WHO HE IS
Photo by Janet Sassi
Foreman of the Carpentry Shop, Facilities Operations
TIME AT FORDHAM
WHAT HE DOES
Victor is in charge of a crew of five that does general carpentry, custom building for special events and restoration of the University’s wooden treasures. They are responsible for building the staging for Commencement, Jubilee and other events. The crew also hangs banners, lays carpeting and builds walkways to various event tents.
During the summer, Victor and his crew—Karl Mitchell, Mike Raucci, Jimmy Sanchez, Danny Reilly and Farid Abid—visit every dorm room at Rose Hill to prepare it for the fall semester. “We make sure that when the student comes in, that bedroom is like a hotel room—everything works perfectly.”
Before coming to Fordham, Victor was a carpenter at B. Altman Department Store, where he worked until it closed in 1989. He developed an interest in carpentry while attending high school in Kew Gardens. He got an apprenticeship and eventually went to night school to become a journeyman. At Fordham, Victor started as a carpenter and worked his way up to foreman. This year he received Fordham’s Sursum Corda award for service to the University.
TECHNOLOGY AND TOOLS
“Today everything has gone high-tech. A lot of work is done with machinery, but I learned my trade as an apprentice to an old German carpenter, working with hand tools. I asked a question once while he was working and he said, ‘I’m not here to answer questions.’ I was 19 but I finally figured out to just watch the guy, and that’s how I learned. I’m glad I learned that way. I even still sharpen all of my own tools myself. And I try to pass on what I know to my crew, otherwise that kind of knowledge is lost.”
A CRAFTSMAN’S DREAM
“I have put extensions on houses and others think it’s great, but to me, that is camel work. What I love is rebuilding and maintaining old pieces for the University. That’s one great thing about Fordham, it has age and history and there are a lot of things here that can benefit from the art of woodworking, which is not lost here because these very old pieces can’t be serviced high-tech. It’s a great opportunity for a craftsman.”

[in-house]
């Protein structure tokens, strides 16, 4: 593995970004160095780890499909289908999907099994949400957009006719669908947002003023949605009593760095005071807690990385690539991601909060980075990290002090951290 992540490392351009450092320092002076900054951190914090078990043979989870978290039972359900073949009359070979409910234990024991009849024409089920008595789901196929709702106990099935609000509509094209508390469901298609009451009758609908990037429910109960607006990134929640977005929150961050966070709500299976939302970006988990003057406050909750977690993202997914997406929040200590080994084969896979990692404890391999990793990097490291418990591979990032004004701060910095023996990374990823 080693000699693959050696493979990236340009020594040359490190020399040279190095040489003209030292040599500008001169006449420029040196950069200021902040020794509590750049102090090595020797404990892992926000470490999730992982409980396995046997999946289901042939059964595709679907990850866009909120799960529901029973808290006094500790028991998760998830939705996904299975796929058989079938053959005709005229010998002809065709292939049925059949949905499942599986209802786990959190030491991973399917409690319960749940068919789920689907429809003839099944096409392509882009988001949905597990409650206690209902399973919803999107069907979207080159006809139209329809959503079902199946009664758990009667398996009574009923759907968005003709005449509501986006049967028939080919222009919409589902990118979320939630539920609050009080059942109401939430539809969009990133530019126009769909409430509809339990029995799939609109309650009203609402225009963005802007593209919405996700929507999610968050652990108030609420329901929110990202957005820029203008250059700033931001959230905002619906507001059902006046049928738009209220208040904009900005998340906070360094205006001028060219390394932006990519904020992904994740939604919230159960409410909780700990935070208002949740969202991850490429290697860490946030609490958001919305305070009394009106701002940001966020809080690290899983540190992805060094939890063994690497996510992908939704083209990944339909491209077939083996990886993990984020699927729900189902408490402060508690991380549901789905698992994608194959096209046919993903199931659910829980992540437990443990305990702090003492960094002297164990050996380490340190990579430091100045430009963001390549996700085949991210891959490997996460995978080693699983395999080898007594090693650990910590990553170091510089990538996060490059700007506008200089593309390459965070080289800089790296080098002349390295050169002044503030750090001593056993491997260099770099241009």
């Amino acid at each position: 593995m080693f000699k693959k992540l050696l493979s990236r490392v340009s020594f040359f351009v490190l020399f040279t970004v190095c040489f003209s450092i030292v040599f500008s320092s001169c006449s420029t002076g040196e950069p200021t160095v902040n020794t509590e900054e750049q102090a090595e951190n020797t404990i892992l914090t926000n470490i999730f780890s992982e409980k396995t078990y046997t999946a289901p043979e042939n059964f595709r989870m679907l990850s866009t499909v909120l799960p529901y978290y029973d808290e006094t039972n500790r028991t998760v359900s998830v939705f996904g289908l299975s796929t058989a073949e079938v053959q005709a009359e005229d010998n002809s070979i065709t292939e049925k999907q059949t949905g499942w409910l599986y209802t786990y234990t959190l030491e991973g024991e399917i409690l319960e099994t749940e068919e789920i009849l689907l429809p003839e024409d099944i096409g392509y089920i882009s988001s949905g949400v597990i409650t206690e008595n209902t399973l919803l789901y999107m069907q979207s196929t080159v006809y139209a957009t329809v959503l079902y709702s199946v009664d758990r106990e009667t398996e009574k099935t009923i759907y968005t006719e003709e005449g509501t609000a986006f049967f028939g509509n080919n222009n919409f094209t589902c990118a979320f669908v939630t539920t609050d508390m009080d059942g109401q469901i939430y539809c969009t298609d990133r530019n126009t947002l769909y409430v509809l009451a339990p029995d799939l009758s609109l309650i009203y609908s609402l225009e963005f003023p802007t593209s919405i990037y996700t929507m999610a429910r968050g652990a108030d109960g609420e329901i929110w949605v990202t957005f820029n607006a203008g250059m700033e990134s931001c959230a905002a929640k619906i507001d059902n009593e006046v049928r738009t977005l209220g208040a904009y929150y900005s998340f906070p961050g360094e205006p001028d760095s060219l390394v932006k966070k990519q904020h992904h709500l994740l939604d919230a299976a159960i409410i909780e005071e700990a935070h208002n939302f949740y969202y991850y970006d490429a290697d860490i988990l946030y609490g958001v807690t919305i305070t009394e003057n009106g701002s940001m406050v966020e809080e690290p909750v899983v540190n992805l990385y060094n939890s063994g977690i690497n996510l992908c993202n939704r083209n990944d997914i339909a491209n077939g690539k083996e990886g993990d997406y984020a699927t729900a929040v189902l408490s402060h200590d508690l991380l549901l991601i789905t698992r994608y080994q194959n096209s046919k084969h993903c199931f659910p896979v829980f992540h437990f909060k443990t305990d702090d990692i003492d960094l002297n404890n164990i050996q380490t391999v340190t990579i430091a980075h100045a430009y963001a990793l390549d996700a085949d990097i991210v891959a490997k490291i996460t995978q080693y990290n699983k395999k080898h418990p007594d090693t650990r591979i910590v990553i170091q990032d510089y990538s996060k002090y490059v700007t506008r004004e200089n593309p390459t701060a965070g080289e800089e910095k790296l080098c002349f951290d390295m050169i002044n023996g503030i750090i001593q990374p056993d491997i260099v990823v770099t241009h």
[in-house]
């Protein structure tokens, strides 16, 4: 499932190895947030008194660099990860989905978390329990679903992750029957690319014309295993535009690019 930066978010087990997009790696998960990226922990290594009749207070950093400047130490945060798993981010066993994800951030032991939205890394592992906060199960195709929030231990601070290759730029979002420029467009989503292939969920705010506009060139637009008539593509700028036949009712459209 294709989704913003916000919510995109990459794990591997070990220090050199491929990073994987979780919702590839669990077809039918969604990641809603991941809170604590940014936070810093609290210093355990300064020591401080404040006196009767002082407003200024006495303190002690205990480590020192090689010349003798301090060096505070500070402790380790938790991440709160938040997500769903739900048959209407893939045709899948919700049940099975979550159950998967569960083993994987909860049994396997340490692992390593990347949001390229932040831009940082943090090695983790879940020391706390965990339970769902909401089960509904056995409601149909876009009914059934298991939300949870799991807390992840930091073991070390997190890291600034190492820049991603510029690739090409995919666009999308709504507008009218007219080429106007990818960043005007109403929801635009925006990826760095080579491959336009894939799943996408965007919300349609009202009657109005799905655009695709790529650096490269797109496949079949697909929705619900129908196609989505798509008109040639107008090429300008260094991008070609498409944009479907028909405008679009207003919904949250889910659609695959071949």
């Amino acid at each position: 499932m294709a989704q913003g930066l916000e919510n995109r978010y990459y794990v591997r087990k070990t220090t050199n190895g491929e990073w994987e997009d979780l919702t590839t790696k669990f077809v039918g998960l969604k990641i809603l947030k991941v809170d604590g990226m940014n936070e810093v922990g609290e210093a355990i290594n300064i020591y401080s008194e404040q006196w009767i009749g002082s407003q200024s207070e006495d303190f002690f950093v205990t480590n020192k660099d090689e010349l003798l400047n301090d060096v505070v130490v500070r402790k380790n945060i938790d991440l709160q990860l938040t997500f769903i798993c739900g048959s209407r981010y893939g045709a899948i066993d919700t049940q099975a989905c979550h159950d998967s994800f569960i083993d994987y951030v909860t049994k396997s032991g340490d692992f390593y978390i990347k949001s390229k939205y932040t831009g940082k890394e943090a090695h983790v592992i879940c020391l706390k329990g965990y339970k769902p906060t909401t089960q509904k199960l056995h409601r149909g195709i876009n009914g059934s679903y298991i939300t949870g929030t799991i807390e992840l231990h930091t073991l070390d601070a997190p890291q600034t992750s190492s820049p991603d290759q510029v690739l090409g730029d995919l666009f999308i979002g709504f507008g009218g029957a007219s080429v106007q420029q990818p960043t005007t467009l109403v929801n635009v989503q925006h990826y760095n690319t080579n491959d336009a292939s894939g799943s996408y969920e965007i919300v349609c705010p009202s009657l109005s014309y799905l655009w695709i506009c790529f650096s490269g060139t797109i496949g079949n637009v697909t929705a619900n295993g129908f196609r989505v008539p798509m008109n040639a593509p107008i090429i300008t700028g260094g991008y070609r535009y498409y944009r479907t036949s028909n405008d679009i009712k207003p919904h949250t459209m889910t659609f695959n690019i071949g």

Victor recommends visiting the Administration Building’s gallery to see the 19th century Honduras mahogany memorial built for Archbishop John Hughes in 1864 by the City of New York. Birone and Karl Mitchell helped restore the piece in 2005 by retooling missing parts and refinishing it. He also recommends seeing the large wooden doors of the University Church, which were restored this year to their original state. He and his crew just finished restoring the reredos behind the altar at the church.
“I love to make furniture. I’ve made a lot of my own furniture in our New Rochelle house. I still have my first chair, a replica of a Queen Anne style, with upholstery and some inlay. It took some time to build and wasn’t perfect, but it came to me that this was what I wanted to do. I tell my kids, too, how important it is to do something you love, so you can enjoy going to work each morning. ”